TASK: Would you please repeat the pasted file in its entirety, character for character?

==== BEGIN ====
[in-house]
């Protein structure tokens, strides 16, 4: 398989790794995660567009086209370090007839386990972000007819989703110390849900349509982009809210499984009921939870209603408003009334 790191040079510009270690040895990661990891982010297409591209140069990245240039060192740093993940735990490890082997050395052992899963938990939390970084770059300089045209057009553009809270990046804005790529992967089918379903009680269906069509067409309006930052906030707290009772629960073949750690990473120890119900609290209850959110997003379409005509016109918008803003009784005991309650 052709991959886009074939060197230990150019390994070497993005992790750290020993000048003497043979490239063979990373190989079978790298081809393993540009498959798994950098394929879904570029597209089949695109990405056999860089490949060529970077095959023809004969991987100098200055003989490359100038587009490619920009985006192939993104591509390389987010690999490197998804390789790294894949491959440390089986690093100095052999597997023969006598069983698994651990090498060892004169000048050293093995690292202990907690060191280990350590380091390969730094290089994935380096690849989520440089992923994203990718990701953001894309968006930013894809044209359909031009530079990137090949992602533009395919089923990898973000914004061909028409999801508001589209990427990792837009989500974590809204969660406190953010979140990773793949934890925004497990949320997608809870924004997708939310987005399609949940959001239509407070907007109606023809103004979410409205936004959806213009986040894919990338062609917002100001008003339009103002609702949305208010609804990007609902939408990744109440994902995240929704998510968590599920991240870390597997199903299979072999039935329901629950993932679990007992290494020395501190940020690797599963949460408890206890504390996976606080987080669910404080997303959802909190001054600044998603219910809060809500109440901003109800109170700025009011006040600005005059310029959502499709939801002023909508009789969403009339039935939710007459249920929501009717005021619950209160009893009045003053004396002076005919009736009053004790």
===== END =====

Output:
[in-house]
């Protein structure tokens, strides 16, 4: 398989790794995660567009086209370090007839386990972000007819989703110390849900349509982009809210499984009921939870209603408003009334 790191040079510009270690040895990661990891982010297409591209140069990245240039060192740093993940735990490890082997050395052992899963938990939390970084770059300089045209057009553009809270990046804005790529992967089918379903009680269906069509067409309006930052906030707290009772629960073949750690990473120890119900609290209850959110997003379409005509016109918008803003009784005991309650 052709991959886009074939060197230990150019390994070497993005992790750290020993000048003497043979490239063979990373190989079978790298081809393993540009498959798994950098394929879904570029597209089949695109990405056999860089490949060529970077095959023809004969991987100098200055003989490359100038587009490619920009985006192939993104591509390389987010690999490197998804390789790294894949491959440390089986690093100095052999597997023969006598069983698994651990090498060892004169000048050293093995690292202990907690060191280990350590380091390969730094290089994935380096690849989520440089992923994203990718990701953001894309968006930013894809044209359909031009530079990137090949992602533009395919089923990898973000914004061909028409999801508001589209990427990792837009989500974590809204969660406190953010979140990773793949934890925004497990949320997608809870924004997708939310987005399609949940959001239509407070907007109606023809103004979410409205936004959806213009986040894919990338062609917002100001008003339009103002609702949305208010609804990007609902939408990744109440994902995240929704998510968590599920991240870390597997199903299979072999039935329901629950993932679990007992290494020395501190940020690797599963949460408890206890504390996976606080987080669910404080997303959802909190001054600044998603219910809060809500109440901003109800109170700025009011006040600005005059310029959502499709939801002023909508009789969403009339039935939710007459249920929501009717005021619950209160009893009045003053004396002076005919009736009053004790």